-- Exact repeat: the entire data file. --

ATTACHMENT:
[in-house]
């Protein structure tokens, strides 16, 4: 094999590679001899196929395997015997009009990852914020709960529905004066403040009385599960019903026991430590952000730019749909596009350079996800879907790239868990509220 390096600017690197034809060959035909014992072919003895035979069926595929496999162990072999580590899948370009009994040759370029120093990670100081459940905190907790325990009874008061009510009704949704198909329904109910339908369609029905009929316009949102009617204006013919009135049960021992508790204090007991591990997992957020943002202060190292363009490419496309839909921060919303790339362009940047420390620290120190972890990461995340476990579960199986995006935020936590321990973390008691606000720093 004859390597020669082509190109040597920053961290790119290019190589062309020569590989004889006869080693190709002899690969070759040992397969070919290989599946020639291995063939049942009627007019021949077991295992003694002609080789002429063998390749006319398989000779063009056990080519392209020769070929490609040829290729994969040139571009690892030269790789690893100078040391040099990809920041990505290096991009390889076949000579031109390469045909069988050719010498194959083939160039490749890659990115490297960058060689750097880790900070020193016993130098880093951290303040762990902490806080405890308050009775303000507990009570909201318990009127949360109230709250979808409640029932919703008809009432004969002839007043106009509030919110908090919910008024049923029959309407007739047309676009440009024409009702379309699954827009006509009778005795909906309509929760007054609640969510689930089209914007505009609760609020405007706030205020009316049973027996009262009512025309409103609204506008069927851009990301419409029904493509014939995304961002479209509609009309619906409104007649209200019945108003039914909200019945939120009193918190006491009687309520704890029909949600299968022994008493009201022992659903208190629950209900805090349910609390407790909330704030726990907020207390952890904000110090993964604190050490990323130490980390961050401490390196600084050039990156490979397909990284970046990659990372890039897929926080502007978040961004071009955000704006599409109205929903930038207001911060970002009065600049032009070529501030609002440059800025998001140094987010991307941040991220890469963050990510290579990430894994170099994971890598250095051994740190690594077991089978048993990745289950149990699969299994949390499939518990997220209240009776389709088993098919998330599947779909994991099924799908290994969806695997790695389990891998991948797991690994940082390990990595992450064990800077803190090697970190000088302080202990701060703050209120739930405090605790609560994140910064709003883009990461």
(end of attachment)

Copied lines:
[in-house]
């Protein structure tokens, strides 16, 4: 094999590679001899196929395997015997009009990852914020709960529905004066403040009385599960019903026991430590952000730019749909596009350079996800879907790239868990509220 390096600017690197034809060959035909014992072919003895035979069926595929496999162990072999580590899948370009009994040759370029120093990670100081459940905190907790325990009874008061009510009704949704198909329904109910339908369609029905009929316009949102009617204006013919009135049960021992508790204090007991591990997992957020943002202060190292363009490419496309839909921060919303790339362009940047420390620290120190972890990461995340476990579960199986995006935020936590321990973390008691606000720093 004859390597020669082509190109040597920053961290790119290019190589062309020569590989004889006869080693190709002899690969070759040992397969070919290989599946020639291995063939049942009627007019021949077991295992003694002609080789002429063998390749006319398989000779063009056990080519392209020769070929490609040829290729994969040139571009690892030269790789690893100078040391040099990809920041990505290096991009390889076949000579031109390469045909069988050719010498194959083939160039490749890659990115490297960058060689750097880790900070020193016993130098880093951290303040762990902490806080405890308050009775303000507990009570909201318990009127949360109230709250979808409640029932919703008809009432004969002839007043106009509030919110908090919910008024049923029959309407007739047309676009440009024409009702379309699954827009006509009778005795909906309509929760007054609640969510689930089209914007505009609760609020405007706030205020009316049973027996009262009512025309409103609204506008069927851009990301419409029904493509014939995304961002479209509609009309619906409104007649209200019945108003039914909200019945939120009193918190006491009687309520704890029909949600299968022994008493009201022992659903208190629950209900805090349910609390407790909330704030726990907020207390952890904000110090993964604190050490990323130490980390961050401490390196600084050039990156490979397909990284970046990659990372890039897929926080502007978040961004071009955000704006599409109205929903930038207001911060970002009065600049032009070529501030609002440059800025998001140094987010991307941040991220890469963050990510290579990430894994170099994971890598250095051994740190690594077991089978048993990745289950149990699969299994949390499939518990997220209240009776389709088993098919998330599947779909994991099924799908290994969806695997790695389990891998991948797991690994940082390990990595992450064990800077803190090697970190000088302080202990701060703050209120739930405090605790609560994140910064709003883009990461």